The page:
Some years ago, around the time that we were all waiting for the onslaught of blizzard conditions one winter, I was sat having my hair cut, chatting away with my lovely hairdresser. I explained that I wasn’t worried about the weather and had no need to panic buy. Whilst everyone was out there going berserk and getting ready for a whole 6 inches of snow to arrive, inevitably meaning that we would never leave the house again, roads would be impassable and England would grind to a halt, I knew that I would be ok.
Why’s that, I was asked?
Because, I gleefully explained, the secret to always being prepared is to have an emergency chicken in the freezer. If I was secure in the knowledge that I had that stashed away, I knew that we could survive anything.
On imparting (what I thought) was this incredible piece of wisdom, the whole salon erupted into laughter (though, in reality, it may have been about three of us there at the time and I had no idea how loud I had said that). My recollection is that my hairdresser was actually crying, she laughed so hard that she had to sit down to steady herself.
I should of course add at this point that my other secret to surviving such conditions is to have lots of tea bags and chocolate digestives (if they have some caramel in them, so much the better) to eat as well as the chicken – although not at the same time. Because that might be strange.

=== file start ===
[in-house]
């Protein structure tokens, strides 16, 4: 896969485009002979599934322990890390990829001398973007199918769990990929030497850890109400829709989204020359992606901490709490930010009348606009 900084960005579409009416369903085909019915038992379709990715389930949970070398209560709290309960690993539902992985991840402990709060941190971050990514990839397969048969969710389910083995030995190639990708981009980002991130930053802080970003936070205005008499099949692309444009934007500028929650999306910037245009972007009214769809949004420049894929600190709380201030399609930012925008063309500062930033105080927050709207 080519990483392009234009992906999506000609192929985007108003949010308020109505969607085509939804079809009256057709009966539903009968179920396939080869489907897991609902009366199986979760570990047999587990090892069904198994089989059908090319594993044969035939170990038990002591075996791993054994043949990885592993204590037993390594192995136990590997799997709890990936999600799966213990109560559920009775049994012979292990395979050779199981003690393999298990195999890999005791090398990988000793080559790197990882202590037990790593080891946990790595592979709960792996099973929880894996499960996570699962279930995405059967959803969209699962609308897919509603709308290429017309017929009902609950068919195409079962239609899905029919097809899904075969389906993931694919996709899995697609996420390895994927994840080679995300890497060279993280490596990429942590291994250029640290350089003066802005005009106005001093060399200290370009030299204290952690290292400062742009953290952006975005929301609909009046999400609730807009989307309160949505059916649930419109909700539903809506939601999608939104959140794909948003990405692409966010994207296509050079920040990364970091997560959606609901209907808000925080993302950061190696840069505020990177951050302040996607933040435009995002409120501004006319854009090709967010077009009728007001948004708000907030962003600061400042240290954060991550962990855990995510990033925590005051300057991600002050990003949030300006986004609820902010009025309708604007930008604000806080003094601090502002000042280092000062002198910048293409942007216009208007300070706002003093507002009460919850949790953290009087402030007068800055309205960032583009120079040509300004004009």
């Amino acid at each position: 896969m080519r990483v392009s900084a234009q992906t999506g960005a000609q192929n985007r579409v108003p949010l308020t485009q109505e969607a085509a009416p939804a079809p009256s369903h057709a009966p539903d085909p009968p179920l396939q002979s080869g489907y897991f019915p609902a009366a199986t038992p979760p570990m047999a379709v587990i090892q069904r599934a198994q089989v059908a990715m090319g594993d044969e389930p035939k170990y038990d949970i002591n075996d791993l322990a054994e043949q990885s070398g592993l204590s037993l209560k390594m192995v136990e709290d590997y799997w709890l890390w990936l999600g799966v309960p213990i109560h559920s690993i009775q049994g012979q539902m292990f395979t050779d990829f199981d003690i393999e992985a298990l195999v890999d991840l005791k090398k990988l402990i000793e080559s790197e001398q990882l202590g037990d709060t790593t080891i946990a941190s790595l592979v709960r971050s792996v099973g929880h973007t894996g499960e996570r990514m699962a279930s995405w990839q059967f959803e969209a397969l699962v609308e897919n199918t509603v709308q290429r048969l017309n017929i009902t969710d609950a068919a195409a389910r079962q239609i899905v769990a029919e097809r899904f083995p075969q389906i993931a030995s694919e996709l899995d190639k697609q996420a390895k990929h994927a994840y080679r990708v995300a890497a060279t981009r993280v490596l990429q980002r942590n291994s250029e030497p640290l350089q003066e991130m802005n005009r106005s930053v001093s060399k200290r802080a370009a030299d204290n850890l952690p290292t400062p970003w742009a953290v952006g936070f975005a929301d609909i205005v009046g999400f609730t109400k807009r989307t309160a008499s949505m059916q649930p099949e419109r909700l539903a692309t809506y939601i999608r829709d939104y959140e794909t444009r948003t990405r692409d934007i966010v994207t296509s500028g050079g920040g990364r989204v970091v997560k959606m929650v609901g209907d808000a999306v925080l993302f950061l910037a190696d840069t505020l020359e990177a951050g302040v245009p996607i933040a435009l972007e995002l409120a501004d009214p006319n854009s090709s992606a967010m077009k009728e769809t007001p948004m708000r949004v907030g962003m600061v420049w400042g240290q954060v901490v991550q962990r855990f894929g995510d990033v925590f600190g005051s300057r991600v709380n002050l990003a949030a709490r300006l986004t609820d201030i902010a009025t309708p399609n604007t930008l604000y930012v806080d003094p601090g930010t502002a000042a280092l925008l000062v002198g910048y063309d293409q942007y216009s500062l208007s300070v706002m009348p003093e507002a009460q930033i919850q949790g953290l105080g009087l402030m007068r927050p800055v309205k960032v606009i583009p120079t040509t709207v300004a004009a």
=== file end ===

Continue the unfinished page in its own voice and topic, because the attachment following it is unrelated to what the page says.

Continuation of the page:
I vividly remember warming to my theme and revealing that our freezer was always full to bursting as I have always shopped as if Armageddon might arrive prematurely. Now, please do not get mistaken; I am nowhere near a ‘Prepper’ and I can confirm that I don’t have a stash of guns and ammunition in the basement as those American’s who believe that the end of the world will arrive one day do. But I have never thought it odd to make sure that if we needed to, we could live out of the freezer and the pantry for quite a while.
You’ll be sorry, I joked. There’s nothing wrong with me; it’s you that needs to worry.
We all laughed long and hard that day about the absurdity of life, how the food deliveries would always come, about how we could all manage for a few days without baked beans just as long as we had enough gin/wine/beer and chocolate and crisps to keep us alive.
How times have now changed.
Just over a week ago, I was chatting to that same friend and same hairdresser, whilst she cut my hair for what might prove to be the last time for more than the usual six weeks, when she reminded me of that day. She had been shopping in what we will now all forever refer to as ‘The Great Coronavirus Pandemic of 2020’ and hadn’t been able to buy a chicken anywhere.
In fact, as we now all know, for a while, she couldn’t buy anything at all. I really felt too sad and fearful though to point out that ‘I told you so’.
Within one week of the day that I saw her, we had nearly all been put into quarantine. Schools are closed, places of work stood empty. Hospitals the size of small villages are beginning to spring up. Employers, who all previously resisted ‘home working’ are now banging on about their remote working credentials as if they invented a new way of life. We sit and watch endless news bulletins telling us to ‘stay at home’, ‘protect the NHS’ and ‘save lives’. A man that we previously never heard of, called Professor Chris Whitty, keeps popping up in Government information films.
And so a new normal began.